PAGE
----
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Love Among The Ruins

Robert Browning


Where the quiet-coloured end of evening smiles
     Miles and miles
On the solitary pastures where our sheep
Tinkle homeward thro' the twilight, stray or stop
     As they crop— 
Was the site once of a city great and gay,
     (So they say)
Of our country's very capital, its prince
     Ages since
Held his court in, gathered councils, wielding far
     Peace or war.


Now—the country does not even boast a tree,
     As you see,
To distinguish slopes of verdure, certain rills
     From the hills
Intersect and give a name to, (else they run
     Into one)
Where the domed and daring palace shot its spires
     Up like fires
O'er the hundred-gated circuit of a wall
     Bounding all,
Made of marble, men might march on nor be prest,
     Twelve abreast.


And such plenty and perfection, see, of grass
     Never was!
Such a carpet as, this summer-time, o'erspreads
     And embeds
Every vestige of the city, guessed alone,
     Stock or stone— 
Where a multitude of men breathed joy and woe
     Long ago;
Lust of glory pricked their hearts up, dread of shame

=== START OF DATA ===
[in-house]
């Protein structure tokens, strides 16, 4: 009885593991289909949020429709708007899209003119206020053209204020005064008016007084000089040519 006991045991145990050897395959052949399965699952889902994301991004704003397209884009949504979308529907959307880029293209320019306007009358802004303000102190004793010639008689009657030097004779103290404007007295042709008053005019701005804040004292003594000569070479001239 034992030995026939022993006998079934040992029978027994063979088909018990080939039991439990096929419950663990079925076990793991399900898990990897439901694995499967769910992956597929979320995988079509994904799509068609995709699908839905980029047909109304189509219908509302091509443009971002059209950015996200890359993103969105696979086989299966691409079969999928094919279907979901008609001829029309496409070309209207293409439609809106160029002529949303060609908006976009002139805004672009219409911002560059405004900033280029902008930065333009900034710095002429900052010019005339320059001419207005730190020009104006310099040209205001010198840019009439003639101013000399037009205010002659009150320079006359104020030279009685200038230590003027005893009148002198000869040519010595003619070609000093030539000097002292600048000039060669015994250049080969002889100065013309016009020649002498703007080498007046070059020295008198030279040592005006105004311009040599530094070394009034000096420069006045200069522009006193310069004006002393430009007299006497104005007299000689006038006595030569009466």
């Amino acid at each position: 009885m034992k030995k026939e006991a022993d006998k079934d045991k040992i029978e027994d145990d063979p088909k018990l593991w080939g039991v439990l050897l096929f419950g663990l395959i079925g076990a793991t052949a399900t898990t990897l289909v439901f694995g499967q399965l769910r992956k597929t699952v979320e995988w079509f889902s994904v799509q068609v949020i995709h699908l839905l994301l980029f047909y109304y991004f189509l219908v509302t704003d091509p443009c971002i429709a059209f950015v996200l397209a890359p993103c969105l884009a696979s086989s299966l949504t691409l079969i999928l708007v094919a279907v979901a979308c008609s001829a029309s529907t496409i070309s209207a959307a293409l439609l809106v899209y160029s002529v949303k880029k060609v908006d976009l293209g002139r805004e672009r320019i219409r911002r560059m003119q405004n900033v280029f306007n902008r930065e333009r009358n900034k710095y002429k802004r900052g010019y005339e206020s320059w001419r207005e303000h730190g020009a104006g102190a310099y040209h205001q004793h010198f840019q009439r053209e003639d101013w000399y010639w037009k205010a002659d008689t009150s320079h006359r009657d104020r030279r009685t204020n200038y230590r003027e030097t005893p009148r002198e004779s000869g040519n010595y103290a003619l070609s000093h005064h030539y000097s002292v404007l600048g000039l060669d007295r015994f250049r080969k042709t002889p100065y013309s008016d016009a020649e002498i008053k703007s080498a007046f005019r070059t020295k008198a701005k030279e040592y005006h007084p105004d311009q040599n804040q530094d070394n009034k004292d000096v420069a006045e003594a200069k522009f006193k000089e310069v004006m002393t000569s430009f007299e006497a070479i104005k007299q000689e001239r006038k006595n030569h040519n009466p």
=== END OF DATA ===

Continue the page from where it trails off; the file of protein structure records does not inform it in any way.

Struck them tame;
And that glory and that shame alike, the gold
     Bought and sold.


Now,—the single little turret that remains
     On the plains,
By the caper overrooted, by the gourd
While the patching houseleek's head of blossom winks
     Through the chinks— 
Marks the basement whence a tower in ancient time
     Sprang sublime,
And a burning ring, all round, the chariots traced
     As they raced,
And the monarch and his minions and his dames
     Viewed the games.


And I know, while thus the quiet-coloured eve
     Smiles to leave
To their folding, all our many-tinkling fleece
     In such peace,
And the slopes and rills in undistinguished grey
     Melt away— 
That a girl with eager eyes and yellow hair
     Waits me there
In the turret whence the charioteers caught soul
     For the goal,
When the king looked, where she looks now, breathless, dumb
     Till I come.


But he looked upon the city, every side,
     Far and wide,
All the mountains topped with temples, all the glades'
All the causeys, bridges, aqueducts,—and then,
     All the men!
When I do come, she will speak not, she will stand,
     Either hand
On my shoulder, give her eyes the first embrace
     Of my face,
Ere we rush, ere we extinguish sight and speech
     Each on each.


In one year they sent a million fighters forth
     South and north,
And they built their gods a brazen pillar high
     As the sky,
Yet reserved a thousand chariots in full force— 
     Gold, of course.
Oh, heart! oh, blood that freezes, blood that burns!
     Earth's returns
For whole centuries of folly, noise and sin!
     Shut them in,
With their triumphs and their glories and the rest.
     Love is best!

Added: 12 Aug 2002 | Last Read: 14 Dec 2018 9:17 PM | Viewed: 12724 times

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URL: http://plagiarist.com/poetry/5844/ | Viewed on 14 December 2018.
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